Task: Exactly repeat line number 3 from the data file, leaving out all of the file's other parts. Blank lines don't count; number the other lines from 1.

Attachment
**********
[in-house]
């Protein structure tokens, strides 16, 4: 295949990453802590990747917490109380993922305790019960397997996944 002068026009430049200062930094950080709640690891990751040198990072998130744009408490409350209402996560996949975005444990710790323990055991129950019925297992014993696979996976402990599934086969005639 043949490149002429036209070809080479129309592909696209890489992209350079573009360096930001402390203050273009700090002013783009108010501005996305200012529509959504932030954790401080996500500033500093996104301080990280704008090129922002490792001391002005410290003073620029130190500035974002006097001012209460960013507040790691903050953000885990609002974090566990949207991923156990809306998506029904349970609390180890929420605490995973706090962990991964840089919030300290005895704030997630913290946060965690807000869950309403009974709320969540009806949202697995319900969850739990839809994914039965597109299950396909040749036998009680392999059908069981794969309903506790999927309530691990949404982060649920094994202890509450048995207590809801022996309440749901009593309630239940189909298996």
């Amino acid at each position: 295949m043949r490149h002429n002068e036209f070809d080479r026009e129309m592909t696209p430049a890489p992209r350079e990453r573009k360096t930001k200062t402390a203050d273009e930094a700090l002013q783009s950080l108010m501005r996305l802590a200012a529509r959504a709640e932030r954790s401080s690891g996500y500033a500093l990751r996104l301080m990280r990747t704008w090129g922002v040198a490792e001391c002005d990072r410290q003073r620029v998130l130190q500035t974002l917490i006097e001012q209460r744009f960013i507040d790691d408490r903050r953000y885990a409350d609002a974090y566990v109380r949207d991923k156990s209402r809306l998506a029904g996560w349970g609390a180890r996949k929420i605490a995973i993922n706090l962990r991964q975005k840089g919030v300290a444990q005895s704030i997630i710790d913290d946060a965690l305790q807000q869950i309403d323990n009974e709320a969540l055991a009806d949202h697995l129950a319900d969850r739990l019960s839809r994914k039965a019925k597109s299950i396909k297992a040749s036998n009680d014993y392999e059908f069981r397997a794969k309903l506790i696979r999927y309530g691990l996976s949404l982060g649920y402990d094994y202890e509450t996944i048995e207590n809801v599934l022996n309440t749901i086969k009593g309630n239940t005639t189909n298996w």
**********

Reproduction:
């Amino acid at each position: 295949m043949r490149h002429n002068e036209f070809d080479r026009e129309m592909t696209p430049a890489p992209r350079e990453r573009k360096t930001k200062t402390a203050d273009e930094a700090l002013q783009s950080l108010m501005r996305l802590a200012a529509r959504a709640e932030r954790s401080s690891g996500y500033a500093l990751r996104l301080m990280r990747t704008w090129g922002v040198a490792e001391c002005d990072r410290q003073r620029v998130l130190q500035t974002l917490i006097e001012q209460r744009f960013i507040d790691d408490r903050r953000y885990a409350d609002a974090y566990v109380r949207d991923k156990s209402r809306l998506a029904g996560w349970g609390a180890r996949k929420i605490a995973i993922n706090l962990r991964q975005k840089g919030v300290a444990q005895s704030i997630i710790d913290d946060a965690l305790q807000q869950i309403d323990n009974e709320a969540l055991a009806d949202h697995l129950a319900d969850r739990l019960s839809r994914k039965a019925k597109s299950i396909k297992a040749s036998n009680d014993y392999e059908f069981r397997a794969k309903l506790i696979r999927y309530g691990l996976s949404l982060g649920y402990d094994y202890e509450t996944i048995e207590n809801v599934l022996n309440t749901i086969k009593g309630n239940t005639t189909n298996w």